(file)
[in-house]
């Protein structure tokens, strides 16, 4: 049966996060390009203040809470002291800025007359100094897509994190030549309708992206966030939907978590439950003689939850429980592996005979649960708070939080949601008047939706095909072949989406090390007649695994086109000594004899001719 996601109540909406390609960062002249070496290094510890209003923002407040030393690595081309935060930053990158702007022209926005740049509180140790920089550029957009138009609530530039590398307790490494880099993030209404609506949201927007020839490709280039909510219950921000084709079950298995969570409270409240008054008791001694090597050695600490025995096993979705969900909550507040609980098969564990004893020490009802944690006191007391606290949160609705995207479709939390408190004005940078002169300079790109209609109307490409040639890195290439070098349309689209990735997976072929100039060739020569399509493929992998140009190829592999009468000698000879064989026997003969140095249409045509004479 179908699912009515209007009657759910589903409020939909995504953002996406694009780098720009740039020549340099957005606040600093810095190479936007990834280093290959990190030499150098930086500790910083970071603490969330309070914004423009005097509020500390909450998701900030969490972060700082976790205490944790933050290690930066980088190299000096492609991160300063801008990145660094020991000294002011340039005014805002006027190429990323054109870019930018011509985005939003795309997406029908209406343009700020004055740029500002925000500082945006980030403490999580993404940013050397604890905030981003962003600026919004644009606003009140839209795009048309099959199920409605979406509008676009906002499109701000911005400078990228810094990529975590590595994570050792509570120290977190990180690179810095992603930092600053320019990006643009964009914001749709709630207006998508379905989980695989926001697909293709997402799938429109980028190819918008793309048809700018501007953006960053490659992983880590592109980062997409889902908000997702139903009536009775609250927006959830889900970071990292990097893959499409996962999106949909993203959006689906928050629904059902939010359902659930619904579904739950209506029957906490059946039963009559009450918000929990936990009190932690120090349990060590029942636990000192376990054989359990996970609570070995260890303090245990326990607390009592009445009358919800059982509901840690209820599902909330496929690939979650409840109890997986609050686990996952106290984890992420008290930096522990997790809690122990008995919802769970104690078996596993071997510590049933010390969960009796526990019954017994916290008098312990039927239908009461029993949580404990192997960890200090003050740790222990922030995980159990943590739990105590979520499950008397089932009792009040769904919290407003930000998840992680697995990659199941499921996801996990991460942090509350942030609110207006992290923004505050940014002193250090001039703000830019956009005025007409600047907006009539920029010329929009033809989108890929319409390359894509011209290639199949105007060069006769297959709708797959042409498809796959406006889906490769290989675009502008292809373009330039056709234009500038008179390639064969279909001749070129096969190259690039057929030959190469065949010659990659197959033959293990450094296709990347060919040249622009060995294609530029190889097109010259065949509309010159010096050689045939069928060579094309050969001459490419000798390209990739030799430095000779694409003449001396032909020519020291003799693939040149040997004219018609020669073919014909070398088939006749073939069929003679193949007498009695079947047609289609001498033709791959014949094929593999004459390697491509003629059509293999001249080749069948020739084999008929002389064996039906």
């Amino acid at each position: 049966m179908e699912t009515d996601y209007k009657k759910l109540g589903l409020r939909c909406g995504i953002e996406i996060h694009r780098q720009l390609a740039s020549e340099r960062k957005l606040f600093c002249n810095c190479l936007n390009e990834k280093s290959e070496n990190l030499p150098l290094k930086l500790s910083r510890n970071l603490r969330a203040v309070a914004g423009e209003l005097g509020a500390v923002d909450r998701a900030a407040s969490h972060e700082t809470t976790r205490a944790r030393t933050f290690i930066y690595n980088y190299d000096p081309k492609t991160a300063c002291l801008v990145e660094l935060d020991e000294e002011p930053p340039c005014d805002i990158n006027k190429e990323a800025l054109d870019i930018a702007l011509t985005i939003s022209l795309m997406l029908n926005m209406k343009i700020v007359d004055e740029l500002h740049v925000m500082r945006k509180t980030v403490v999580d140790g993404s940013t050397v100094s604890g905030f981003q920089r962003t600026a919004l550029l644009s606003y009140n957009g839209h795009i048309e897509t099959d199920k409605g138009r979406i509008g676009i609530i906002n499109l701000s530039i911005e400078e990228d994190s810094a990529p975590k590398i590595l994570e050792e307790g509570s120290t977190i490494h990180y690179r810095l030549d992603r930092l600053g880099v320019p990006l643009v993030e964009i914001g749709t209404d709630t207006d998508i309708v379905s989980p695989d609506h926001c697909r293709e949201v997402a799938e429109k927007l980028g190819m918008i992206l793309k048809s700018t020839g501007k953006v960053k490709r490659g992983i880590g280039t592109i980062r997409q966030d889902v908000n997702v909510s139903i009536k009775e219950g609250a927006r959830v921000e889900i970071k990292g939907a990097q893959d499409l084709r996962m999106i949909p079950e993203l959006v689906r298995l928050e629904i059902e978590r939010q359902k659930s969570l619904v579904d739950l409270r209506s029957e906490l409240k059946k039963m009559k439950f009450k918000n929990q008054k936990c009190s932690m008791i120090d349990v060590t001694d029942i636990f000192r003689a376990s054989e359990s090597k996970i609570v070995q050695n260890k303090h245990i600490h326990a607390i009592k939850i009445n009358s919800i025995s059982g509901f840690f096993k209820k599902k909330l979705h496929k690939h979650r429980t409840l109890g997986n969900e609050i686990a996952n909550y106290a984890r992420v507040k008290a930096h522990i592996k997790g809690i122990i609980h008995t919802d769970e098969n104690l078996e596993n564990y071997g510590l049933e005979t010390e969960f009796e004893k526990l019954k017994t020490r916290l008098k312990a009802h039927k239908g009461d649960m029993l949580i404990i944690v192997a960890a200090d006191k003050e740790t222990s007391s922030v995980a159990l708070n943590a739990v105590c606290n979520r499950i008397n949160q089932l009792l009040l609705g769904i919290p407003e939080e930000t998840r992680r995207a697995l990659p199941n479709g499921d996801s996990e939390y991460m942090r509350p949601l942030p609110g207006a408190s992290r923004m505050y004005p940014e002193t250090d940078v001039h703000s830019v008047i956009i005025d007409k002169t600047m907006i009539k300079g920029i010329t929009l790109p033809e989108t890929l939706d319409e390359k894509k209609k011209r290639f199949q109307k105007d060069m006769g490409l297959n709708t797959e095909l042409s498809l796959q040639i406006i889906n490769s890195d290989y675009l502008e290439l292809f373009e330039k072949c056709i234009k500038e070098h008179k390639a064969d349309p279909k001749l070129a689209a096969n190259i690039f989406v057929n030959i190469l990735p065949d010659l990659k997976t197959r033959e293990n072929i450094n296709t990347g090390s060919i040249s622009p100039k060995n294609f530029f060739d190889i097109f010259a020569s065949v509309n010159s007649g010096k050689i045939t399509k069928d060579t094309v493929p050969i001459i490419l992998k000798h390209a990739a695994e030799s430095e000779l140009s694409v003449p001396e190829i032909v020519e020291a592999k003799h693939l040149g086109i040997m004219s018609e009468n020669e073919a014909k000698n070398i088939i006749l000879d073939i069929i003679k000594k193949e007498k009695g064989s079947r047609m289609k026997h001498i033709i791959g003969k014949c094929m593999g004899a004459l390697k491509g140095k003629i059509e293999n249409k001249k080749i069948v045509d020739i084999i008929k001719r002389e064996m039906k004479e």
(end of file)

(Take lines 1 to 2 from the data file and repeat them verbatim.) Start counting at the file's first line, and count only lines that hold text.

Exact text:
[in-house]
């Protein structure tokens, strides 16, 4: 049966996060390009203040809470002291800025007359100094897509994190030549309708992206966030939907978590439950003689939850429980592996005979649960708070939080949601008047939706095909072949989406090390007649695994086109000594004899001719 996601109540909406390609960062002249070496290094510890209003923002407040030393690595081309935060930053990158702007022209926005740049509180140790920089550029957009138009609530530039590398307790490494880099993030209404609506949201927007020839490709280039909510219950921000084709079950298995969570409270409240008054008791001694090597050695600490025995096993979705969900909550507040609980098969564990004893020490009802944690006191007391606290949160609705995207479709939390408190004005940078002169300079790109209609109307490409040639890195290439070098349309689209990735997976072929100039060739020569399509493929992998140009190829592999009468000698000879064989026997003969140095249409045509004479 179908699912009515209007009657759910589903409020939909995504953002996406694009780098720009740039020549340099957005606040600093810095190479936007990834280093290959990190030499150098930086500790910083970071603490969330309070914004423009005097509020500390909450998701900030969490972060700082976790205490944790933050290690930066980088190299000096492609991160300063801008990145660094020991000294002011340039005014805002006027190429990323054109870019930018011509985005939003795309997406029908209406343009700020004055740029500002925000500082945006980030403490999580993404940013050397604890905030981003962003600026919004644009606003009140839209795009048309099959199920409605979406509008676009906002499109701000911005400078990228810094990529975590590595994570050792509570120290977190990180690179810095992603930092600053320019990006643009964009914001749709709630207006998508379905989980695989926001697909293709997402799938429109980028190819918008793309048809700018501007953006960053490659992983880590592109980062997409889902908000997702139903009536009775609250927006959830889900970071990292990097893959499409996962999106949909993203959006689906928050629904059902939010359902659930619904579904739950209506029957906490059946039963009559009450918000929990936990009190932690120090349990060590029942636990000192376990054989359990996970609570070995260890303090245990326990607390009592009445009358919800059982509901840690209820599902909330496929690939979650409840109890997986609050686990996952106290984890992420008290930096522990997790809690122990008995919802769970104690078996596993071997510590049933010390969960009796526990019954017994916290008098312990039927239908009461029993949580404990192997960890200090003050740790222990922030995980159990943590739990105590979520499950008397089932009792009040769904919290407003930000998840992680697995990659199941499921996801996990991460942090509350942030609110207006992290923004505050940014002193250090001039703000830019956009005025007409600047907006009539920029010329929009033809989108890929319409390359894509011209290639199949105007060069006769297959709708797959042409498809796959406006889906490769290989675009502008292809373009330039056709234009500038008179390639064969279909001749070129096969190259690039057929030959190469065949010659990659197959033959293990450094296709990347060919040249622009060995294609530029190889097109010259065949509309010159010096050689045939069928060579094309050969001459490419000798390209990739030799430095000779694409003449001396032909020519020291003799693939040149040997004219018609020669073919014909070398088939006749073939069929003679193949007498009695079947047609289609001498033709791959014949094929593999004459390697491509003629059509293999001249080749069948020739084999008929002389064996039906």